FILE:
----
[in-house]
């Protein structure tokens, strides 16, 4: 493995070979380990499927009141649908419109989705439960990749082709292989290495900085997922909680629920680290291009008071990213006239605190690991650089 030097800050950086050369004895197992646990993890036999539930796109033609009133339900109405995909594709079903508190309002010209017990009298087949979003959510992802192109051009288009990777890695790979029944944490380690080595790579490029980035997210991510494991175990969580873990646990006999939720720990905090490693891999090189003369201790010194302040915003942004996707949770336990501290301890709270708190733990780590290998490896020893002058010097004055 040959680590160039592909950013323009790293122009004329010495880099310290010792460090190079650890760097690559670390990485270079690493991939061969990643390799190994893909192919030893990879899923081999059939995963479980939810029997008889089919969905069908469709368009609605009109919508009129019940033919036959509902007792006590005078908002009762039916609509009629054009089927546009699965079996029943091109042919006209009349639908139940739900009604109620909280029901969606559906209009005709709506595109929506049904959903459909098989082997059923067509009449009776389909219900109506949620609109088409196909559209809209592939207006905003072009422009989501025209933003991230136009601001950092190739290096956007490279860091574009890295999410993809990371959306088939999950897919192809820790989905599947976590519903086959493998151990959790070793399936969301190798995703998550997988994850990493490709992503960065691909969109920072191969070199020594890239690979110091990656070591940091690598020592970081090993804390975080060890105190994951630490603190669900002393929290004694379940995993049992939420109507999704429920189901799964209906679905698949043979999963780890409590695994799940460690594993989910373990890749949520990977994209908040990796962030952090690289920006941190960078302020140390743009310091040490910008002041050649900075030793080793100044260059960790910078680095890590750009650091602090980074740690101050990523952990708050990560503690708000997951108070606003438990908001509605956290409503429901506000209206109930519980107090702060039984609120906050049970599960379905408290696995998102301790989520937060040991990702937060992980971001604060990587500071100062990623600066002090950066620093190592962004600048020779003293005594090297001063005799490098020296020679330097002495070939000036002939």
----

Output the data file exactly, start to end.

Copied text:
[in-house]
């Protein structure tokens, strides 16, 4: 493995070979380990499927009141649908419109989705439960990749082709292989290495900085997922909680629920680290291009008071990213006239605190690991650089 030097800050950086050369004895197992646990993890036999539930796109033609009133339900109405995909594709079903508190309002010209017990009298087949979003959510992802192109051009288009990777890695790979029944944490380690080595790579490029980035997210991510494991175990969580873990646990006999939720720990905090490693891999090189003369201790010194302040915003942004996707949770336990501290301890709270708190733990780590290998490896020893002058010097004055 040959680590160039592909950013323009790293122009004329010495880099310290010792460090190079650890760097690559670390990485270079690493991939061969990643390799190994893909192919030893990879899923081999059939995963479980939810029997008889089919969905069908469709368009609605009109919508009129019940033919036959509902007792006590005078908002009762039916609509009629054009089927546009699965079996029943091109042919006209009349639908139940739900009604109620909280029901969606559906209009005709709506595109929506049904959903459909098989082997059923067509009449009776389909219900109506949620609109088409196909559209809209592939207006905003072009422009989501025209933003991230136009601001950092190739290096956007490279860091574009890295999410993809990371959306088939999950897919192809820790989905599947976590519903086959493998151990959790070793399936969301190798995703998550997988994850990493490709992503960065691909969109920072191969070199020594890239690979110091990656070591940091690598020592970081090993804390975080060890105190994951630490603190669900002393929290004694379940995993049992939420109507999704429920189901799964209906679905698949043979999963780890409590695994799940460690594993989910373990890749949520990977994209908040990796962030952090690289920006941190960078302020140390743009310091040490910008002041050649900075030793080793100044260059960790910078680095890590750009650091602090980074740690101050990523952990708050990560503690708000997951108070606003438990908001509605956290409503429901506000209206109930519980107090702060039984609120906050049970599960379905408290696995998102301790989520937060040991990702937060992980971001604060990587500071100062990623600066002090950066620093190592962004600048020779003293005594090297001063005799490098020296020679330097002495070939000036002939």